Anyway, let's talk a bit more about color.
We can try to think of color in these 3 ways to help us understand how to bring a believable sense of realism in our paintings.
Firstly, as artists, we have to become aware that our eyes play tricks on us, or our minds play tricks on our eyes, or something....Anyway, it's quite difficult. Sometimes we see green, we swear it's green, but it's actually dark yellow. How can we know for sure? The only way is to develop an intuition, through study, trying and testing. There are methods we can use for painting from life. Matching our color mixes to our subject is not so difficult, but tedious, perhaps.
What about when we're adding color to our images that have no reference? Then we can only use our acquired knowledge, which is why studying from life is so important.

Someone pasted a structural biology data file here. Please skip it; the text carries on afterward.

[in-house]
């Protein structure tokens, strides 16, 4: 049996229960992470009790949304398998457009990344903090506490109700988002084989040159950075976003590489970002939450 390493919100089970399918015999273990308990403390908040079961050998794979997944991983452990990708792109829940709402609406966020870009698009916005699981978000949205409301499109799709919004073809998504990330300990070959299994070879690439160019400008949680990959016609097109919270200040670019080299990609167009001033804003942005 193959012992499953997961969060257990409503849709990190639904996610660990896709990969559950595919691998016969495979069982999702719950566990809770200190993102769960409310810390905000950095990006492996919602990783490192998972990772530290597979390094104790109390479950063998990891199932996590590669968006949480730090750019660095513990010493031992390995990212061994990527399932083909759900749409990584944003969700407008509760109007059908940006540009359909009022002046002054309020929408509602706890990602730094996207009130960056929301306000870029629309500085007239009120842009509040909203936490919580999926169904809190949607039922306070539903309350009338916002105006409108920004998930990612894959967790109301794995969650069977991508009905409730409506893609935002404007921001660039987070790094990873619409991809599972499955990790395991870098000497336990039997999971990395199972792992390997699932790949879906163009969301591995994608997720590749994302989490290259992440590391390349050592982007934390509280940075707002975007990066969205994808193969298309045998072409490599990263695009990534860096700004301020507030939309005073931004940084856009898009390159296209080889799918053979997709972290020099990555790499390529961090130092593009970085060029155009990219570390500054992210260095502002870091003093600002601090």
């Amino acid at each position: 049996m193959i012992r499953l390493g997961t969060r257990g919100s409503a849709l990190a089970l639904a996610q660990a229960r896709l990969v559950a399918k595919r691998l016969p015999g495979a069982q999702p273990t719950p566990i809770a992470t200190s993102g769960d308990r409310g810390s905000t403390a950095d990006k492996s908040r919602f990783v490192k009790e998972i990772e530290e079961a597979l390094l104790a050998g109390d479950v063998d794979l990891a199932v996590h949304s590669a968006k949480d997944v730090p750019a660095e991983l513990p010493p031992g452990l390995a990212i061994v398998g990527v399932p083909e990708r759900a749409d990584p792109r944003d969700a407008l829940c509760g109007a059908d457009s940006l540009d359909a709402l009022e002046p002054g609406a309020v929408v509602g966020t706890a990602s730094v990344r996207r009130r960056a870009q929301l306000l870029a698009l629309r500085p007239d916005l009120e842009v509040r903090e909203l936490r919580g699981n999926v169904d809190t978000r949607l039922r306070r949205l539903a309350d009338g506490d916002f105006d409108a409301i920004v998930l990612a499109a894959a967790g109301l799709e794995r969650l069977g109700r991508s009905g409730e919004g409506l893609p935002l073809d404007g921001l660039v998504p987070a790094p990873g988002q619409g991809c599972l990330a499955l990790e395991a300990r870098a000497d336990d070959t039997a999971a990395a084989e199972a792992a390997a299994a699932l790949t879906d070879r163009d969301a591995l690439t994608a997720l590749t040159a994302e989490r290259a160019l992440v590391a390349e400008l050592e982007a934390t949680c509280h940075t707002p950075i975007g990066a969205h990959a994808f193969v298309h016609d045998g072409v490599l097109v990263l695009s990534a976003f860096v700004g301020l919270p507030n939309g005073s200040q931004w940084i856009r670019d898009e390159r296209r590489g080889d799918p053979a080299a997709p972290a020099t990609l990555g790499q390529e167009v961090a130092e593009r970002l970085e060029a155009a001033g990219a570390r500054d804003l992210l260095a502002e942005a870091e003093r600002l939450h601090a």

Relative Color -
If we paint in this way, we're painting a color as we perceive it relative to the colors nearby. When different colors are presented together they affect our perception of each particular color. Dark red looks brown when placed on a light green background, for example. Therefore, when mixing our colors based on these interpretations, our palette will be incorrect. As a result, our painting won't look quite right.
Absolute Color -
The absolute color is the true color of the object when isolated from nearby color influence. This is the color we should try to mix in order to represent the object correctly.
Local Color -
This is label we can use to describe the color of an object in the absence of any light at all. We can never perceive the local color of an object but it will help us when making our palette. We might ask, how is the local color of the apple affected by the warm sunlight. If we estimate correctly then we will be applying the absolute color.